Dear Ms. Davis:
I bought your book on a whim at a Used Bookstore. I was trying to be brave and explore new authors. I see that your novel (which can be purchased in ebook format) which is a good thing since it was hilarious and it gives others a chance to buy this formerly OOP story.
I hope you meant it to be a send up of the harlequin novels which have romantized the boss/secretary sexually harassing relationship because that is how I read it. (There is even a great scene at the end of the story when the relationship goes south and Lacy doesn’t know what to do to avoid Michael further hurting her but to burn all her bridges and shout that he is harassing her). It is clearly a precursor to the modern chick lit full of brand name apparel and a hapless heroine.
The plot, for those of your readers who are unfamiliar with your works, is thus: Lacy Kingsley is sitting in a bar in Tulsa OK celebrating her last modeling job and her new career as a fashion writer. She is still attired in her provocative runway getup. A group of men mistake her for a hooker and approach her. Lacy attempts to deter this by claiming that she charges $1500.00 per night. The man who propositions her stumbles away, but another man, Michael Echevarria, hears the offer and tells her he’s buying. Of course, Lacy meets up with Michael days later in NY when his conglomerate buys her fashion magazine.
Michael is your standard tall, dark, dangerous and extremely rich hero. Lacy is a gorgeous woman with whom every man falls in love. Instead of being irritating, it is hilarious. Lacy doesn’t want these men in love with her. She wants to be a fashion writer and have a career. Lacy spends most of the book trying to convince Michael she is not a hooker while at the same time falling in love with him. His kisses make her melt and deter her each time from explaining to Michael what really happened and even when she does tell him, he refuses to believe the story. Lacy’s boss continually gets her name wrong: Stacy or Tracy. Lacy has a big heart and she tries very hard to be helpful, be professional and fails miserably. Michael’s interest in her quickly spreads amongst her officemates and Lacy gets a big corner office while the other junior fashion writers are stuck in a tiny room. This, of course, doesn’t make her the most popular woman at Fad.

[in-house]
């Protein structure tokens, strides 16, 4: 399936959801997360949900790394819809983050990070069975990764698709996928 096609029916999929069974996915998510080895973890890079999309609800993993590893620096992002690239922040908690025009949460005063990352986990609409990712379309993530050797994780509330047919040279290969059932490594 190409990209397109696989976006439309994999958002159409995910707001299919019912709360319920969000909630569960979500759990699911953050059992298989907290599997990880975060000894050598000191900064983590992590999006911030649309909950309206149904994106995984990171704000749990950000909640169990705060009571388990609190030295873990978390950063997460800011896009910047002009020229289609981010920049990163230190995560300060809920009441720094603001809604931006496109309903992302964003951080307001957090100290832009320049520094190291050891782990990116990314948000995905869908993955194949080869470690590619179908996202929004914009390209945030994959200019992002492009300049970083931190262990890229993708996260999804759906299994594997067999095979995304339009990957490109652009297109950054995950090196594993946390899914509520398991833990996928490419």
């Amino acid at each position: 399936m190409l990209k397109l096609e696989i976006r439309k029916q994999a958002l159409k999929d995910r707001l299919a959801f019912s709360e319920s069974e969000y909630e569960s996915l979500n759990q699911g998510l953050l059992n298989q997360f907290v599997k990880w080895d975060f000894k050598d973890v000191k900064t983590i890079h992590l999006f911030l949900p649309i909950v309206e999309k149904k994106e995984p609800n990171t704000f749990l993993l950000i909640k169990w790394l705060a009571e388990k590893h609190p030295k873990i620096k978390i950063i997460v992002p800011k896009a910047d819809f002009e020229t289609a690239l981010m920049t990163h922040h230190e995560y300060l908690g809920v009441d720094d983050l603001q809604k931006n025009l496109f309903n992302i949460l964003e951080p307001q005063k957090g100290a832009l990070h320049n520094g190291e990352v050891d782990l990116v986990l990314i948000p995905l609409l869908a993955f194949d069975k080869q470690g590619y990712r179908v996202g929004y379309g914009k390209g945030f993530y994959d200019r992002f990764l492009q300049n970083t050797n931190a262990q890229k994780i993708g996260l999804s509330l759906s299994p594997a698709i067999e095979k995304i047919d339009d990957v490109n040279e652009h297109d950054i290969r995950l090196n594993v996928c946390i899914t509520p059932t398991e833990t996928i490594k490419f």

The book is quite dated with the pages being peppered with brand names and styles popular in the late 80s. There is a reference to Michael’s expensive haircut that must have cost at least $40! It was interesting to read this with an eye toward how the current pulp fiction will be read in 10 or so years.
There is very little insight into Michael’s thoughts as was traditional for books published in that era and many miscommunications between Michael and Lacy but the entire story is such a romp that I wasn’t at all disturbed. This book was originally published in 1988 and I can’t help but wonder if Pretty Woman (1990) was lifted from these pages. In all, it was a fun way to revisit the past and spend a few hours being entertained.